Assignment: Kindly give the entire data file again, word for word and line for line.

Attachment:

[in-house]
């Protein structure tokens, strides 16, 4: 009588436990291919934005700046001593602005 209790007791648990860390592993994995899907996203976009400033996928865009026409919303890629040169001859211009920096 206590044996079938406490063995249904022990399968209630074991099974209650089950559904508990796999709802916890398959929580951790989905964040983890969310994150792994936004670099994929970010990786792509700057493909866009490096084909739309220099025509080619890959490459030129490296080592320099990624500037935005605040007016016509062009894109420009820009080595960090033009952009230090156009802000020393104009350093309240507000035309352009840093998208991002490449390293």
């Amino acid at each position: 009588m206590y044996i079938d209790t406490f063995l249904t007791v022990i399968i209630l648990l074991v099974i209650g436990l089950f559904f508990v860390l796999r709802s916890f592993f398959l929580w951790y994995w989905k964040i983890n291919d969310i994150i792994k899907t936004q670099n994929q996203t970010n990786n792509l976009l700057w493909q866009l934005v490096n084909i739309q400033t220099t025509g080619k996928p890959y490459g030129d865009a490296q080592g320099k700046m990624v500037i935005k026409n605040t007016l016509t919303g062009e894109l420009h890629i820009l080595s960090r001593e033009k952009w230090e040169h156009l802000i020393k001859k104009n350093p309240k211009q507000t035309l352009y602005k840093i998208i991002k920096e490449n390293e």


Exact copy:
[in-house]
């Protein structure tokens, strides 16, 4: 009588436990291919934005700046001593602005 209790007791648990860390592993994995899907996203976009400033996928865009026409919303890629040169001859211009920096 206590044996079938406490063995249904022990399968209630074991099974209650089950559904508990796999709802916890398959929580951790989905964040983890969310994150792994936004670099994929970010990786792509700057493909866009490096084909739309220099025509080619890959490459030129490296080592320099990624500037935005605040007016016509062009894109420009820009080595960090033009952009230090156009802000020393104009350093309240507000035309352009840093998208991002490449390293």
């Amino acid at each position: 009588m206590y044996i079938d209790t406490f063995l249904t007791v022990i399968i209630l648990l074991v099974i209650g436990l089950f559904f508990v860390l796999r709802s916890f592993f398959l929580w951790y994995w989905k964040i983890n291919d969310i994150i792994k899907t936004q670099n994929q996203t970010n990786n792509l976009l700057w493909q866009l934005v490096n084909i739309q400033t220099t025509g080619k996928p890959y490459g030129d865009a490296q080592g320099k700046m990624v500037i935005k026409n605040t007016l016509t919303g062009e894109l420009h890629i820009l080595s960090r001593e033009k952009w230090e040169h156009l802000i020393k001859k104009n350093p309240k211009q507000t035309l352009y602005k840093i998208i991002k920096e490449n390293e």